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- GNU Project - Free Software Foundation</title>
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<h2>Why Schools Should Exclusively Use Free Software</h2>


<address class="byline">
by <a href="http://www.stallman.org/">Richard Stallman</a></p>

<p>Educational activities (including schools) Stallman</a></address>
<hr class="thin" />
<div class="article">
Educational activities, including schools of all levels from
kindergarten to university, have a moral duty
to <a href="/education/education.html">teach only free

<p>All computer users ought to 
<a href="/philosophy/free-software-even-more-important.html">
insist on free software</a>: it gives users
the freedom to control their own computers—with proprietary
software, the program does what its owner or developer wants it to do,
not what the user wants it to do.  Free software also gives users the
freedom to cooperate with each other, to lead an upright life.  These
reasons apply to schools as they do to everyone.  However, the purpose
of this article is to present the additional reasons that apply
specifically to education.</p>
<div class="column-limit"></div>

<p>Free software can save schools money, but this is a secondary
benefit.  Savings are possible because free software gives schools,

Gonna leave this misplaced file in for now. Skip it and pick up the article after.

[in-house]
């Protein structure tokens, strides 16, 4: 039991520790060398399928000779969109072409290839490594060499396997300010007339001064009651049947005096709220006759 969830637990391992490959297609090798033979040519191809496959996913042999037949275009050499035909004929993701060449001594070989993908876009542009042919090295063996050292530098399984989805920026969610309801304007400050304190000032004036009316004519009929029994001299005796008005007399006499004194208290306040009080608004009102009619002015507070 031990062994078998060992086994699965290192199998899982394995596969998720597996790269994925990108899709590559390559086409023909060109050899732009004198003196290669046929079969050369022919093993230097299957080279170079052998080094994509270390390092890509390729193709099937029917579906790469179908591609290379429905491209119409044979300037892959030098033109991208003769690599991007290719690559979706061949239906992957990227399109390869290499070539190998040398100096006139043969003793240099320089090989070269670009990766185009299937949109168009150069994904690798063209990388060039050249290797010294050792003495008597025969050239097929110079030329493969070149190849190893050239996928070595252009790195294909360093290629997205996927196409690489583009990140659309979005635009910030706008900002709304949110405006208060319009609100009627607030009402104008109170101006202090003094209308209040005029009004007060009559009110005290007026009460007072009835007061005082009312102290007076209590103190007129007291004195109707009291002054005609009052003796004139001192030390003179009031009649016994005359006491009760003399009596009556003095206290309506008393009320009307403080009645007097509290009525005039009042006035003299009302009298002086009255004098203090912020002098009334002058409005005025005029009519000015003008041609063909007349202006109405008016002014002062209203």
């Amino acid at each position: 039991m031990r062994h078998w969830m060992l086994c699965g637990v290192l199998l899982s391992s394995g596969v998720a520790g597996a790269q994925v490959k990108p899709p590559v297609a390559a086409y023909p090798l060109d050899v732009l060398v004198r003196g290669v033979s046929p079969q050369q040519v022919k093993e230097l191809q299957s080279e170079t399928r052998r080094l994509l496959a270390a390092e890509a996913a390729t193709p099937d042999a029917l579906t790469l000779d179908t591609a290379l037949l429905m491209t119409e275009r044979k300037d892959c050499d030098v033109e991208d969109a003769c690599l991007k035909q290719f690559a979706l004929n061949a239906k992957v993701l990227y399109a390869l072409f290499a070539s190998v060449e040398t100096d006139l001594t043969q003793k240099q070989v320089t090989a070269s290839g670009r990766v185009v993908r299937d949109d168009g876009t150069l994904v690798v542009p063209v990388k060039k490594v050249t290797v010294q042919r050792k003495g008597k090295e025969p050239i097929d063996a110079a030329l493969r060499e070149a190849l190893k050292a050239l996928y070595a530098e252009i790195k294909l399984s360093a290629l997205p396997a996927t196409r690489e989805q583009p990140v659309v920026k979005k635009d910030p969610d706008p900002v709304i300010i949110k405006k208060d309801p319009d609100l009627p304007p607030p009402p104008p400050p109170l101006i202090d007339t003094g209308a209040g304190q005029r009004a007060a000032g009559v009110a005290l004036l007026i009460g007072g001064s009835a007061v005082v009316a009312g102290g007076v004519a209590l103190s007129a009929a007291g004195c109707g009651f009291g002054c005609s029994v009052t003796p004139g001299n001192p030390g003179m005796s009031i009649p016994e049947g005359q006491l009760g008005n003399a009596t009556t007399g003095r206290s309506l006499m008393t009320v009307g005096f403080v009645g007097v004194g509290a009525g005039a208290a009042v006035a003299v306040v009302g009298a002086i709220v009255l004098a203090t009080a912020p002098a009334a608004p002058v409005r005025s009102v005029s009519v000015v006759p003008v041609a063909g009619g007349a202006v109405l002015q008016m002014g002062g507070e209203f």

like other users, the freedom to copy and redistribute the software;
the school system can give a copy to every school, and each school can
install the program in all its computers, with no obligation to pay
for doing so.</p>

<p>This benefit is useful, but we firmly refuse to give it first place,
because it is shallow compared to the important ethical issues at
stake.  Moving schools to free software is more than a way to make
education a little “better”: it is a matter of doing good
education instead of bad education.  So let's consider the deeper

<p>Schools have a social mission: to teach students to be citizens of
a strong, capable, independent, cooperating and free society.  They
should promote the use of free software just as they promote
conservation and voting.  By teaching students free software, they can
graduate citizens ready to live in a free digital society.  This will